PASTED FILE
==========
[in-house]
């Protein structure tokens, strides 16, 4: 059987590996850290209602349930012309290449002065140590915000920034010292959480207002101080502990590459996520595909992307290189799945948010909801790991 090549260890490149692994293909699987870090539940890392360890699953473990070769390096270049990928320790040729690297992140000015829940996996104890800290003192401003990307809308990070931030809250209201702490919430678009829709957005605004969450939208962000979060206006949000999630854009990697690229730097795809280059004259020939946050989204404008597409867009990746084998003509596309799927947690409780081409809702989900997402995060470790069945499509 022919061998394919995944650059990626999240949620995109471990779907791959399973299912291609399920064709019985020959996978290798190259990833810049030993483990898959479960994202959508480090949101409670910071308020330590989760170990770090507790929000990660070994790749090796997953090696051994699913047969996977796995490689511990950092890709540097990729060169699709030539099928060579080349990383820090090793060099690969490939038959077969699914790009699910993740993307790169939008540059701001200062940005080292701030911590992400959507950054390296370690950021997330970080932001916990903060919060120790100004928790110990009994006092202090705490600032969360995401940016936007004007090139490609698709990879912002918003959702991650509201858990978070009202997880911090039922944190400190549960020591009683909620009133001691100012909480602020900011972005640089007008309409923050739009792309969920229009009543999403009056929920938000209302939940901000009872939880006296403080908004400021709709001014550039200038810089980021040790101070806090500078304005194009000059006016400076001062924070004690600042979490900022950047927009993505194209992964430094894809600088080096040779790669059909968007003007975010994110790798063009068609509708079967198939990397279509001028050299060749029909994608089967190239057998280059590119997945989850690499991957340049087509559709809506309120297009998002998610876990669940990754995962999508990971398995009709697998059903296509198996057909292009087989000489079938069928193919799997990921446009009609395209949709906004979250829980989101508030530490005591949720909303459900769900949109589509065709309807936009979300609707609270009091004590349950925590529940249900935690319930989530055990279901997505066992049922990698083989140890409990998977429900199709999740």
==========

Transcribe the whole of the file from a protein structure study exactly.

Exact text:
[in-house]
């Protein structure tokens, strides 16, 4: 059987590996850290209602349930012309290449002065140590915000920034010292959480207002101080502990590459996520595909992307290189799945948010909801790991 090549260890490149692994293909699987870090539940890392360890699953473990070769390096270049990928320790040729690297992140000015829940996996104890800290003192401003990307809308990070931030809250209201702490919430678009829709957005605004969450939208962000979060206006949000999630854009990697690229730097795809280059004259020939946050989204404008597409867009990746084998003509596309799927947690409780081409809702989900997402995060470790069945499509 022919061998394919995944650059990626999240949620995109471990779907791959399973299912291609399920064709019985020959996978290798190259990833810049030993483990898959479960994202959508480090949101409670910071308020330590989760170990770090507790929000990660070994790749090796997953090696051994699913047969996977796995490689511990950092890709540097990729060169699709030539099928060579080349990383820090090793060099690969490939038959077969699914790009699910993740993307790169939008540059701001200062940005080292701030911590992400959507950054390296370690950021997330970080932001916990903060919060120790100004928790110990009994006092202090705490600032969360995401940016936007004007090139490609698709990879912002918003959702991650509201858990978070009202997880911090039922944190400190549960020591009683909620009133001691100012909480602020900011972005640089007008309409923050739009792309969920229009009543999403009056929920938000209302939940901000009872939880006296403080908004400021709709001014550039200038810089980021040790101070806090500078304005194009000059006016400076001062924070004690600042979490900022950047927009993505194209992964430094894809600088080096040779790669059909968007003007975010994110790798063009068609509708079967198939990397279509001028050299060749029909994608089967190239057998280059590119997945989850690499991957340049087509559709809506309120297009998002998610876990669940990754995962999508990971398995009709697998059903296509198996057909292009087989000489079938069928193919799997990921446009009609395209949709906004979250829980989101508030530490005591949720909303459900769900949109589509065709309807936009979300609707609270009091004590349950925590529940249900935690319930989530055990279901997505066992049922990698083989140890409990998977429900199709999740």